Jenny Hval sets her take-no-prisoners feminism and anti-capitalist lyrics to some of the most interesting, unstable soundscapes you’ll hear from contemporary songwriters. She’s at Holocene on Nov. 14.
Live in Portland February 21, 2018 | Doug Fir
On Rostam’s effulgent and ablaze full-length Half-Light, the previous Vampire Weekend player Rostam Batmanglij melds his old band’s uniquely rhythmic indie rock ingenuity with the impressive production he’s provided for the likes of Carly Rae Jepsen, Hamilton Leithauser, Charli XCX, HAIM and in collaboration with Frank Ocean. Rostam does incredible things blending the strange allure of gleeful, sexy pop with a classic sense of rock ‘n’ roll song craft. You have to wonder how this works live.
Half-Light comes two years after Rostam made three albums as the multi-instrumentalist, co-songwriter and in-house producer for Vampire Weekend. He sang a sliver of a track at the end of their final album, introducing his vocal skills for this debut. It features songs he’d been writing since at least 2011, and it’s an astral, Bollywood-baroque tapestry, featuring sitar-kissed delectables (“Wood”), among groovy light power pop (“Bike Dream”), and twangy Neo-Classical rhapsody (“Thatch Snow”).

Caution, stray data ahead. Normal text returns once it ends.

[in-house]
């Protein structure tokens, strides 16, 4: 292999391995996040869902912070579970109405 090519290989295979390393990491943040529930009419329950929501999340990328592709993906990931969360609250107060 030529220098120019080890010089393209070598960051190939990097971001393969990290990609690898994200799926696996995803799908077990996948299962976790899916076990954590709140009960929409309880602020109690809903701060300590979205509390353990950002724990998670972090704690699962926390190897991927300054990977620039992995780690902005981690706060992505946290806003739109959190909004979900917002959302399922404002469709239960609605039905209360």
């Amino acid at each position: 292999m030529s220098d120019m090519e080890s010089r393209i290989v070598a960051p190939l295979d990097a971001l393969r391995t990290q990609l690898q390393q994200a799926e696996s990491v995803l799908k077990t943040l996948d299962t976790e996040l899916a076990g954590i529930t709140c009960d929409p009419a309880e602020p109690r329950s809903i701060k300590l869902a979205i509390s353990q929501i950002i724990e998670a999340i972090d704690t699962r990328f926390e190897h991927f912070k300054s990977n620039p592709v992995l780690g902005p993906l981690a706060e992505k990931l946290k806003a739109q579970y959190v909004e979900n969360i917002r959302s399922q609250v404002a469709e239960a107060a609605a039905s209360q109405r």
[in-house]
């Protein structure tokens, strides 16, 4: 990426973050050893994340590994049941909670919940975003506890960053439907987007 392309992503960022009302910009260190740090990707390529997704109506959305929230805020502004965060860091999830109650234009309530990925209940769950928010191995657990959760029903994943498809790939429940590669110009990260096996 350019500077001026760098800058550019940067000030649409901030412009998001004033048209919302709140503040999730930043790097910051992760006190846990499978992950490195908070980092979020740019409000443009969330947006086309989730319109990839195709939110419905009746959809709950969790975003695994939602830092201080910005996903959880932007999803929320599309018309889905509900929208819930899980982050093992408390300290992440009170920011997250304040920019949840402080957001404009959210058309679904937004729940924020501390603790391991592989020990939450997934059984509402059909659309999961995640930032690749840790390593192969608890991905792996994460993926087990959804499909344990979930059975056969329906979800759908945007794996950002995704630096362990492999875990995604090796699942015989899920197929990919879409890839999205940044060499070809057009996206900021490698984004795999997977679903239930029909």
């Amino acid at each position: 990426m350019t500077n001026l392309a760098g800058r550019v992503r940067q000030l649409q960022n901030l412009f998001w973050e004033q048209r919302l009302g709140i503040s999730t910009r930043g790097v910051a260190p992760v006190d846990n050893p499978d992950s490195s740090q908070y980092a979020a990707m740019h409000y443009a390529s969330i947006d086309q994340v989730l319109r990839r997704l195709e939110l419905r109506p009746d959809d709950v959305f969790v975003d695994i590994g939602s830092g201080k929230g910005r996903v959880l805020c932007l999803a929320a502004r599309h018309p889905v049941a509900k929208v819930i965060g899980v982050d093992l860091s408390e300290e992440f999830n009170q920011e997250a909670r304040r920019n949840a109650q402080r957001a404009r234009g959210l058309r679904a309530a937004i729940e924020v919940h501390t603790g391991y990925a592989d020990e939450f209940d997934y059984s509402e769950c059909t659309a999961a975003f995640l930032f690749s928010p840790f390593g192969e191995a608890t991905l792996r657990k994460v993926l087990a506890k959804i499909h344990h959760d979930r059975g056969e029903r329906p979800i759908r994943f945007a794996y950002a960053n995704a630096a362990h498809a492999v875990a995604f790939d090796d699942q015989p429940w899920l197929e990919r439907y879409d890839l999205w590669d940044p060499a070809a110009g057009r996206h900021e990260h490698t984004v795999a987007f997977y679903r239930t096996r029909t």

This is a story of the romantic and existential explorations Rostam has made since he moved from Brooklyn to Los Angeles. He seems to be building his own choral city of sound; moving in and out of coherence and decay, letting strong melodies emerge from all kinds of collages with string arrangements and unique beats.
Rostam seems to be trying to shift uneasily from reality on Half-Light; the lyrics shapeshifting his personality, memory and fate through his creations–with various dimensions of perspective and expression. But this doesn’t make it oblique; the passion is strong, and emotionally backs up the complicated sounds.
Though this album sounds nothing like Vampire Weekend, you can sense the strengths Rostam gave to that band for ten years, beyond the effortless play with polyrhythms and jangling West African guitars. Half-Light affirms why Solange and Ocean relied so hard on his input on their own progressive work. Will all this genius layering and tweaking make sense in the flesh? I’d love to find out.